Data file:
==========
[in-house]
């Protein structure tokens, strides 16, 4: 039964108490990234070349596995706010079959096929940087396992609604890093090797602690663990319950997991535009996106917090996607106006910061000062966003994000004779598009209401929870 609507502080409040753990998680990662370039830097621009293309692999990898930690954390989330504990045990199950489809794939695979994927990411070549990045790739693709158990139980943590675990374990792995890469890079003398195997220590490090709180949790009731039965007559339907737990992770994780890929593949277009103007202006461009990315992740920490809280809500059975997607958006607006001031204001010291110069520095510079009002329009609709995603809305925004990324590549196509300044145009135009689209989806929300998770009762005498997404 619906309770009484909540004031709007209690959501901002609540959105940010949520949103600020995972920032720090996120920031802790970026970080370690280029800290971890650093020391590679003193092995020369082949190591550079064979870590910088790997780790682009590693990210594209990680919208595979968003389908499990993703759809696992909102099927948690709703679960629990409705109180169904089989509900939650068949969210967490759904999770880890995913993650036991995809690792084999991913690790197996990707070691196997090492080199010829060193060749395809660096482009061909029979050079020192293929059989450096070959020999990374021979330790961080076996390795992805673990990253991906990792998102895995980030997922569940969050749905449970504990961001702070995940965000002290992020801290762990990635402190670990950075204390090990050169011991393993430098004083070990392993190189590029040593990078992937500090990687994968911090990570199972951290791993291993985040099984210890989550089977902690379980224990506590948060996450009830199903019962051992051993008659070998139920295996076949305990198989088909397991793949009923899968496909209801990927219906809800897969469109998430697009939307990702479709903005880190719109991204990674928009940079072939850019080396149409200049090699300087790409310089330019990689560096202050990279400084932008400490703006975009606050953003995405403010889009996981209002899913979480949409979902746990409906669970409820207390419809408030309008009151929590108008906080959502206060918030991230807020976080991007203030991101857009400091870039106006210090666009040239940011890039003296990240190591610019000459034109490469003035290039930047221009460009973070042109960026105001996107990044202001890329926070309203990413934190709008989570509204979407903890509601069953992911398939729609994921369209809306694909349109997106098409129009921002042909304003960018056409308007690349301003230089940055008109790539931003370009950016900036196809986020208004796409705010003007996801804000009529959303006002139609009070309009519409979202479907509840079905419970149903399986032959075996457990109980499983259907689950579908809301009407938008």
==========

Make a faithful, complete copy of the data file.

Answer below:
[in-house]
């Protein structure tokens, strides 16, 4: 039964108490990234070349596995706010079959096929940087396992609604890093090797602690663990319950997991535009996106917090996607106006910061000062966003994000004779598009209401929870 609507502080409040753990998680990662370039830097621009293309692999990898930690954390989330504990045990199950489809794939695979994927990411070549990045790739693709158990139980943590675990374990792995890469890079003398195997220590490090709180949790009731039965007559339907737990992770994780890929593949277009103007202006461009990315992740920490809280809500059975997607958006607006001031204001010291110069520095510079009002329009609709995603809305925004990324590549196509300044145009135009689209989806929300998770009762005498997404 619906309770009484909540004031709007209690959501901002609540959105940010949520949103600020995972920032720090996120920031802790970026970080370690280029800290971890650093020391590679003193092995020369082949190591550079064979870590910088790997780790682009590693990210594209990680919208595979968003389908499990993703759809696992909102099927948690709703679960629990409705109180169904089989509900939650068949969210967490759904999770880890995913993650036991995809690792084999991913690790197996990707070691196997090492080199010829060193060749395809660096482009061909029979050079020192293929059989450096070959020999990374021979330790961080076996390795992805673990990253991906990792998102895995980030997922569940969050749905449970504990961001702070995940965000002290992020801290762990990635402190670990950075204390090990050169011991393993430098004083070990392993190189590029040593990078992937500090990687994968911090990570199972951290791993291993985040099984210890989550089977902690379980224990506590948060996450009830199903019962051992051993008659070998139920295996076949305990198989088909397991793949009923899968496909209801990927219906809800897969469109998430697009939307990702479709903005880190719109991204990674928009940079072939850019080396149409200049090699300087790409310089330019990689560096202050990279400084932008400490703006975009606050953003995405403010889009996981209002899913979480949409979902746990409906669970409820207390419809408030309008009151929590108008906080959502206060918030991230807020976080991007203030991101857009400091870039106006210090666009040239940011890039003296990240190591610019000459034109490469003035290039930047221009460009973070042109960026105001996107990044202001890329926070309203990413934190709008989570509204979407903890509601069953992911398939729609994921369209809306694909349109997106098409129009921002042909304003960018056409308007690349301003230089940055008109790539931003370009950016900036196809986020208004796409705010003007996801804000009529959303006002139609009070309009519409979202479907509840079905419970149903399986032959075996457990109980499983259907689950579908809301009407938008």